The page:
Energy from the ground up
The winter of 2014 was a wake-up call for homeowners facing higher-than-normal heating costs. With the polar vortex came heavy snowfalls and record low temperatures for extended periods. Impacting much of the country, including Illinois, the cost of heating hit many people hard this year. Propane gas, in particular, skyrocketed in price. Some folks paid more than $5 a gallon for LP gas. And in many areas of Illinois, LP was rationed during the extremely cold weather.
The hefty costs of heating and cooling
If you’re concerned about energy prices and the cost of heating and cooling in the future, perhaps it’s time to start looking for new, alternative sources for heating and cooling. Replacing an old gas furnace with a new one will likely provide a modest efficiency upgrade, but fossil fuel furnaces efficiency gains are limited. And they’re still dependent on fossil fuels.
There is ONE viable renewable energy solution. It’s called geothermal and its energy source is the very earth beneath our feet. Because the earth absorbs 50 percent of the sun’s energy – more than 500 times more energy than mankind needs every year – there is an abundant power source in the earth to tap for heating and cooling. Geothermal systems transfer this heat from a home back into the earth during the cooling season and return it to the home from the earth during the heating season. Geothermal is possible because the temperature of the earth at 5 to 6 feet below ground (or deeper) remains relatively constant year-round.
“There are really just two very significant ways that a homeowner can make a major efficiency upgrade. The first is by improving the building envelope, or adding insulation and weather sealing. The second is by installing a geothermal heat pump,” notes John Freitag, Executive Director of the Geothermal Alliance of Illinois and longtime geothermal heat pump advocate. “Because a geothermal system is so efficient, the homeowner usually finds that heating and cooling costs are cut in half … or more. After a winter like we had last year, this is a pretty significant savings.”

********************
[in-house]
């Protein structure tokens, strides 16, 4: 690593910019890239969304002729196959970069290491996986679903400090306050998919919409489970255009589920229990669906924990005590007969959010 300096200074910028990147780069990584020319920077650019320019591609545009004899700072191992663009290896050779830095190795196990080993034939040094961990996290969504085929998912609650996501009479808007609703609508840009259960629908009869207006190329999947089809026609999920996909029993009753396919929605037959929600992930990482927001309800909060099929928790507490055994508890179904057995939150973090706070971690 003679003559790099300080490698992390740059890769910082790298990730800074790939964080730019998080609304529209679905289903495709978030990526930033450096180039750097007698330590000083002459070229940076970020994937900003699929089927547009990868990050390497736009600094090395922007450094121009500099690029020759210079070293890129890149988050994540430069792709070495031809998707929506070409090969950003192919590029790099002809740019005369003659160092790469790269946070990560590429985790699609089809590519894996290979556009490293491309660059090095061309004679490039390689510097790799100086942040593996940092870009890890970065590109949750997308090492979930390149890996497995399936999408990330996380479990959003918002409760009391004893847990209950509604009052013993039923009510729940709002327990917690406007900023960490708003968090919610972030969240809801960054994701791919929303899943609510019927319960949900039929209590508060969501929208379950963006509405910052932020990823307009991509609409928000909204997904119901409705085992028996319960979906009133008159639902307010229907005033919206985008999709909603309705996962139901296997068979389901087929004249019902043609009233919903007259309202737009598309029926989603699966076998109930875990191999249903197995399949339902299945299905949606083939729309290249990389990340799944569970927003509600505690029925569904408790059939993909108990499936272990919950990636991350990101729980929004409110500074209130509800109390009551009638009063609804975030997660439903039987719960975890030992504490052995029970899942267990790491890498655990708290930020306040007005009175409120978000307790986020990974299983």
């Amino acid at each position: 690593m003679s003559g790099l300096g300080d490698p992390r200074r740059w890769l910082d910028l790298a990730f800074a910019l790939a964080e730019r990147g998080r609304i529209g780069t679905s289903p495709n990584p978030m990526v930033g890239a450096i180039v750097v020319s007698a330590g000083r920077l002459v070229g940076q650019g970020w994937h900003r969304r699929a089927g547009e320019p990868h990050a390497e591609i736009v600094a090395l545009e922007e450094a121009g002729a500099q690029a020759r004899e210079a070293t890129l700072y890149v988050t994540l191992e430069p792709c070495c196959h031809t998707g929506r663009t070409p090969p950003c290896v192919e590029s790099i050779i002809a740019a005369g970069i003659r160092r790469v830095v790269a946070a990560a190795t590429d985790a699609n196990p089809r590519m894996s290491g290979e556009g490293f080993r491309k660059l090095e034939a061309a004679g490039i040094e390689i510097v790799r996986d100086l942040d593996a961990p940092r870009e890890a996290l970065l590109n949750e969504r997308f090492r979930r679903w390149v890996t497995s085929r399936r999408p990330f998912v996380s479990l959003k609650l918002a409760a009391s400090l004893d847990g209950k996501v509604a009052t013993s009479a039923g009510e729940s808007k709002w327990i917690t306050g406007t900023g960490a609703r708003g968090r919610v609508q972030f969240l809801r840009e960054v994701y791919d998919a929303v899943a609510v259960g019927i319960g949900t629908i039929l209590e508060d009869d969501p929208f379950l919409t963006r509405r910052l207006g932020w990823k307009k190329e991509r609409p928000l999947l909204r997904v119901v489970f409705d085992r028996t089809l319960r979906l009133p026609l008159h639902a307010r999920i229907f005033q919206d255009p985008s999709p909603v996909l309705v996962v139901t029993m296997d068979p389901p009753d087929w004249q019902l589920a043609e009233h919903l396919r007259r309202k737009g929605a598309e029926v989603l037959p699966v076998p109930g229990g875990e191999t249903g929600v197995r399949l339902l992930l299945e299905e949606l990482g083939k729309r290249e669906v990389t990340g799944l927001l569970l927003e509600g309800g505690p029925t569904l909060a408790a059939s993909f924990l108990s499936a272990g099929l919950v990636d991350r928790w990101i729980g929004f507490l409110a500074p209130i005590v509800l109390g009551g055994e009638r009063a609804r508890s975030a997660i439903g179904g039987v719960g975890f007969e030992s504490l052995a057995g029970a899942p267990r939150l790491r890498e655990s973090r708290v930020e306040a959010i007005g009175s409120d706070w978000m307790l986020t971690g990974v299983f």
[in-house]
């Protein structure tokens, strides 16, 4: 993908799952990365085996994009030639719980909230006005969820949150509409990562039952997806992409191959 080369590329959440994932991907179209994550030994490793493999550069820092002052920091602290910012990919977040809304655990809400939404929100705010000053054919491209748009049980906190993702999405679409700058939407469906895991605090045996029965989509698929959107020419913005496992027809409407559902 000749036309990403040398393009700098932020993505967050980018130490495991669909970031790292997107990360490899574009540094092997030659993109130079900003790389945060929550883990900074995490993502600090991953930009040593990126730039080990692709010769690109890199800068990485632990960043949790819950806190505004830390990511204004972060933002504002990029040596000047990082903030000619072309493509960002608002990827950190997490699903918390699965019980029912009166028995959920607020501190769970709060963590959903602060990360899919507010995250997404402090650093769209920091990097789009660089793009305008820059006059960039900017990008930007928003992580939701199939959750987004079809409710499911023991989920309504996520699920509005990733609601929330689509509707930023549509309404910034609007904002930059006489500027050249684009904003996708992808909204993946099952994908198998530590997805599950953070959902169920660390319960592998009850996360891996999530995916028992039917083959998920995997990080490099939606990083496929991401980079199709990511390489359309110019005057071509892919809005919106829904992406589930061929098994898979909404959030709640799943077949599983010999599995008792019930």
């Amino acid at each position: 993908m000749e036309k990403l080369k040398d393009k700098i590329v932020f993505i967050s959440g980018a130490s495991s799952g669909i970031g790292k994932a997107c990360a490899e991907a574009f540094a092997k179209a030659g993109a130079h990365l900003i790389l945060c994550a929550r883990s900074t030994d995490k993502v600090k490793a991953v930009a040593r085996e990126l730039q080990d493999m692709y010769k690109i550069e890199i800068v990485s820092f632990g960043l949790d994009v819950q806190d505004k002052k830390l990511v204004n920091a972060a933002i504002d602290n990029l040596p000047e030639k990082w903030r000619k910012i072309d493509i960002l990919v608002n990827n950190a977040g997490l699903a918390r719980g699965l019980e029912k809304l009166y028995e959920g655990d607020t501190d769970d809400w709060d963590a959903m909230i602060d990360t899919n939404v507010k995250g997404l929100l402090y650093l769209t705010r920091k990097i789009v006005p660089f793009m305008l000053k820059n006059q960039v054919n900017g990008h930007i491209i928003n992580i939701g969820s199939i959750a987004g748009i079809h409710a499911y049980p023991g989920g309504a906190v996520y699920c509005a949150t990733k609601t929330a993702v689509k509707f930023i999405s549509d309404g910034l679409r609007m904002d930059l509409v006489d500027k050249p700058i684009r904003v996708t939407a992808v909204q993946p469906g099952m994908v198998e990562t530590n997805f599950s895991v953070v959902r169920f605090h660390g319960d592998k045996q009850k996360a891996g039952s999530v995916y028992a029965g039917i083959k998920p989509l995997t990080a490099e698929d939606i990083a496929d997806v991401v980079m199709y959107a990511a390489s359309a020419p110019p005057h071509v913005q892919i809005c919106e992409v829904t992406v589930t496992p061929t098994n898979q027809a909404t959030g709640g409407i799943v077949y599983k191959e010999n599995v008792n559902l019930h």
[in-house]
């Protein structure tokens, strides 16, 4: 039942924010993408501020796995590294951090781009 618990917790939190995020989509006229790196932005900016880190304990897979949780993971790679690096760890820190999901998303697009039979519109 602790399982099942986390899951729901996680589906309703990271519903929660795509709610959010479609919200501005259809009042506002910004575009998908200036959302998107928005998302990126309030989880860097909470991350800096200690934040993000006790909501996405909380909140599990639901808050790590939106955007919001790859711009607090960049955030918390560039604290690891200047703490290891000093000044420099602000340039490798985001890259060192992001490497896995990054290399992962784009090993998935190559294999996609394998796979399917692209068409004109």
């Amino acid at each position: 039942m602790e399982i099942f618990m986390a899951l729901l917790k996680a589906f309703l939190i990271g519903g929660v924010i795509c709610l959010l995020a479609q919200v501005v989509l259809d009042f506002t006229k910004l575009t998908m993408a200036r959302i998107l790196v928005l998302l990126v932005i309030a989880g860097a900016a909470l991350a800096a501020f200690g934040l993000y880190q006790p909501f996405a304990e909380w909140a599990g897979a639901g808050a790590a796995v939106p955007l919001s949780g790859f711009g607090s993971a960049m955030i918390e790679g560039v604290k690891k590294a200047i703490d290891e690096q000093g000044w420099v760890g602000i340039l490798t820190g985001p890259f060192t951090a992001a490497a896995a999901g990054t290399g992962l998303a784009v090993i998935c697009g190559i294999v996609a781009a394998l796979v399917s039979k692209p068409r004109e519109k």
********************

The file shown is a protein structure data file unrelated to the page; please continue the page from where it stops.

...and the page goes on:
Freitag says most Illinois homeowners with geothermal get an incremental payback within 2-5 years. This payback is the length of time it would take to pay back the additional cost of a geothermal system compared to a conventional heating-cooling system.
“Most people find that the energy savings from a geothermal system will more than cover the cost of financing the efficiency upgrade. So geothermal usually provides a positive cash flow from day one,” he says. “But that’s just the beginning. It’s not just the return on investment, but also the comfort, quietness, longevity and environmentally-friendly nature of geothermal.”
How geothermal systems work
Most geothermal systems start with the installation of what’s called a “closed loop” in the ground. There are three types of ground loops. Vertical loops use the least amount of space and are thus often the most practical, and sometimes the only choice for small lots. Horizontal loops are usually more economical, but they also require the most amount of property area. Slinky (coiled) loops can save time and money. They require less area than the standard horizontal loops and are generally more economical than vertical loops. If a well or pond is available, the loop can be installed in the water.
This closed loop is connected to one or more geothermal heat pumps inside the house. In the winter, the fluid circulating through the loop absorbs stored heat from the ground and carries it indoors. The fluid going back into the ground is colder, but it warms as it is pumped through the ground loop. The geothermal heat pumps compress the heat to a higher temperature and distribute it throughout the home. In the summer, the process reverses and heat is exchanged into the ground loop, with cooler fluid coming into the unit.
Significant savings for homeowners
Geothermal systems are recognized by the U.S. Department of Energy (DOE) as the most energy efficient heating-cooling system of all (saving up to 70 percent on energy bills) and they come with a federal tax incentive credit of 30 percent of total installation costs.
With a geothermal system, there is no direct fossil fuel use (other than the fuel used for generating the electricity), no direct greenhouse gas emissions, few maintenance issues, and because the loop is underground and the heat pumps are located inside the house, the system is not susceptible to weather or storm damage. Plus, geothermal systems are exceptionally quiet in operation.
“A simple way to look at it is this … the geothermal system basically pumps water and blows air. That’s why it is so energy efficient … and inexpensive to operate,” Freitag says.
For more information on geothermal systems, visit the Geothermal Alliance of Illinois’ website www.gaoi.org. You’ll find more information on tax credits and locate quality dealers near you.